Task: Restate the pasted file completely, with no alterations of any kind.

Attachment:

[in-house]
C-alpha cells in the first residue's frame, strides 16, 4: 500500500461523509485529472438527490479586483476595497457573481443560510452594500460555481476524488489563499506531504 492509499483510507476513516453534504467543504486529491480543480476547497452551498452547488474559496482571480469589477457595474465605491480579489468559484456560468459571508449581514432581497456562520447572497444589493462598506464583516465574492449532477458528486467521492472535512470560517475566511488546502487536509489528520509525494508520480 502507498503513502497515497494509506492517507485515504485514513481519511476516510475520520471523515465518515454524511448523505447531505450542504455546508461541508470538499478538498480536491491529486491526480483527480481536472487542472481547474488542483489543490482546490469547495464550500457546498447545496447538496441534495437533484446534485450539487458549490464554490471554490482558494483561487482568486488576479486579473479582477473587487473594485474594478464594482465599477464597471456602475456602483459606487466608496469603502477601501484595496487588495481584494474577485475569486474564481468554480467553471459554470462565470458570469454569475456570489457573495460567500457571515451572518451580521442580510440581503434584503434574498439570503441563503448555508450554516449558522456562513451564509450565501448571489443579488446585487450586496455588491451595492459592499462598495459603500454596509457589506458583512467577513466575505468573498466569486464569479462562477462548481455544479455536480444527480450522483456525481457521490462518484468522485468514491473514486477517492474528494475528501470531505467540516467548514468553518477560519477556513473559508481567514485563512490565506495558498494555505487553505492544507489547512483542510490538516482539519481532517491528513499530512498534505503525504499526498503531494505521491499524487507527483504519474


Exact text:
[in-house]
C-alpha cells in the first residue's frame, strides 16, 4: 500500500461523509485529472438527490479586483476595497457573481443560510452594500460555481476524488489563499506531504 492509499483510507476513516453534504467543504486529491480543480476547497452551498452547488474559496482571480469589477457595474465605491480579489468559484456560468459571508449581514432581497456562520447572497444589493462598506464583516465574492449532477458528486467521492472535512470560517475566511488546502487536509489528520509525494508520480 502507498503513502497515497494509506492517507485515504485514513481519511476516510475520520471523515465518515454524511448523505447531505450542504455546508461541508470538499478538498480536491491529486491526480483527480481536472487542472481547474488542483489543490482546490469547495464550500457546498447545496447538496441534495437533484446534485450539487458549490464554490471554490482558494483561487482568486488576479486579473479582477473587487473594485474594478464594482465599477464597471456602475456602483459606487466608496469603502477601501484595496487588495481584494474577485475569486474564481468554480467553471459554470462565470458570469454569475456570489457573495460567500457571515451572518451580521442580510440581503434584503434574498439570503441563503448555508450554516449558522456562513451564509450565501448571489443579488446585487450586496455588491451595492459592499462598495459603500454596509457589506458583512467577513466575505468573498466569486464569479462562477462548481455544479455536480444527480450522483456525481457521490462518484468522485468514491473514486477517492474528494475528501470531505467540516467548514468553518477560519477556513473559508481567514485563512490565506495558498494555505487553505492544507489547512483542510490538516482539519481532517491528513499530512498534505503525504499526498503531494505521491499524487507527483504519474